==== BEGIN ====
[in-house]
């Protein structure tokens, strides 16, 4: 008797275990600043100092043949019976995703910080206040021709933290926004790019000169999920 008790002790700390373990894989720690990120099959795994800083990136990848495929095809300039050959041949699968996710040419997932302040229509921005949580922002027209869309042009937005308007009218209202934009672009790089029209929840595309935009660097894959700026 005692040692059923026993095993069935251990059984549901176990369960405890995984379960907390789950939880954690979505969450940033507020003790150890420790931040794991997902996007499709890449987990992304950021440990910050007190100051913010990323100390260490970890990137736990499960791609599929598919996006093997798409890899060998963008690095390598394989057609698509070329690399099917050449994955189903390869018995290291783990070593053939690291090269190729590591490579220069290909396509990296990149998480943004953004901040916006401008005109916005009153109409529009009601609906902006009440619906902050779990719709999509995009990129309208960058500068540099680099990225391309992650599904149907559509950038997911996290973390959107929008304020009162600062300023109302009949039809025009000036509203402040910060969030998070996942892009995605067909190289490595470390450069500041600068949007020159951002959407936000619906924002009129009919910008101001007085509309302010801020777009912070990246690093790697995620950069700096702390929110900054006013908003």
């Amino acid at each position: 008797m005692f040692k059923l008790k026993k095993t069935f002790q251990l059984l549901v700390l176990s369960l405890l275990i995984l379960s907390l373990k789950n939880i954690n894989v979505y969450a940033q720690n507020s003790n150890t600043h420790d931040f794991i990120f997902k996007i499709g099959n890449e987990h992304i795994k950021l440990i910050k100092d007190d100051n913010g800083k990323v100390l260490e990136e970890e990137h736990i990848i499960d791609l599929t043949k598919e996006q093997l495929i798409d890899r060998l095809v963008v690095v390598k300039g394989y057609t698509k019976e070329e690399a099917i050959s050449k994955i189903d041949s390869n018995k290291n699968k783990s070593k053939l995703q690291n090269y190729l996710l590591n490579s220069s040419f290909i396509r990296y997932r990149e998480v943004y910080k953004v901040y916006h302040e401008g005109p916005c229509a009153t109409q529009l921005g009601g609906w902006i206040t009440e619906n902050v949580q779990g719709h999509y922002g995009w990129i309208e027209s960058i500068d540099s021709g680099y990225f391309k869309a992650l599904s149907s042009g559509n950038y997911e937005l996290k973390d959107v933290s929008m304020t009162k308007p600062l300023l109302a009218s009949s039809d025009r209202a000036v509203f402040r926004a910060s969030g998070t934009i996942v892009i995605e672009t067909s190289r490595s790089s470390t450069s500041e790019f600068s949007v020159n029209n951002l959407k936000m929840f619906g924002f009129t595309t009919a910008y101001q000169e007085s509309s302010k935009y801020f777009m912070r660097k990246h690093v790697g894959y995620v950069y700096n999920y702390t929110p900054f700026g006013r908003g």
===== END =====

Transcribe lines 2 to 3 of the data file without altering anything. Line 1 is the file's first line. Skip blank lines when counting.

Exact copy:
């Protein structure tokens, strides 16, 4: 008797275990600043100092043949019976995703910080206040021709933290926004790019000169999920 008790002790700390373990894989720690990120099959795994800083990136990848495929095809300039050959041949699968996710040419997932302040229509921005949580922002027209869309042009937005308007009218209202934009672009790089029209929840595309935009660097894959700026 005692040692059923026993095993069935251990059984549901176990369960405890995984379960907390789950939880954690979505969450940033507020003790150890420790931040794991997902996007499709890449987990992304950021440990910050007190100051913010990323100390260490970890990137736990499960791609599929598919996006093997798409890899060998963008690095390598394989057609698509070329690399099917050449994955189903390869018995290291783990070593053939690291090269190729590591490579220069290909396509990296990149998480943004953004901040916006401008005109916005009153109409529009009601609906902006009440619906902050779990719709999509995009990129309208960058500068540099680099990225391309992650599904149907559509950038997911996290973390959107929008304020009162600062300023109302009949039809025009000036509203402040910060969030998070996942892009995605067909190289490595470390450069500041600068949007020159951002959407936000619906924002009129009919910008101001007085509309302010801020777009912070990246690093790697995620950069700096702390929110900054006013908003």
């Amino acid at each position: 008797m005692f040692k059923l008790k026993k095993t069935f002790q251990l059984l549901v700390l176990s369960l405890l275990i995984l379960s907390l373990k789950n939880i954690n894989v979505y969450a940033q720690n507020s003790n150890t600043h420790d931040f794991i990120f997902k996007i499709g099959n890449e987990h992304i795994k950021l440990i910050k100092d007190d100051n913010g800083k990323v100390l260490e990136e970890e990137h736990i990848i499960d791609l599929t043949k598919e996006q093997l495929i798409d890899r060998l095809v963008v690095v390598k300039g394989y057609t698509k019976e070329e690399a099917i050959s050449k994955i189903d041949s390869n018995k290291n699968k783990s070593k053939l995703q690291n090269y190729l996710l590591n490579s220069s040419f290909i396509r990296y997932r990149e998480v943004y910080k953004v901040y916006h302040e401008g005109p916005c229509a009153t109409q529009l921005g009601g609906w902006i206040t009440e619906n902050v949580q779990g719709h999509y922002g995009w990129i309208e027209s960058i500068d540099s021709g680099y990225f391309k869309a992650l599904s149907s042009g559509n950038y997911e937005l996290k973390d959107v933290s929008m304020t009162k308007p600062l300023l109302a009218s009949s039809d025009r209202a000036v509203f402040r926004a910060s969030g998070t934009i996942v892009i995605e672009t067909s190289r490595s790089s470390t450069s500041e790019f600068s949007v020159n029209n951002l959407k936000m929840f619906g924002f009129t595309t009919a910008y101001q000169e007085s509309s302010k935009y801020f777009m912070r660097k990246h690093v790697g894959y995620v950069y700096n999920y702390t929110p900054f700026g006013r908003g």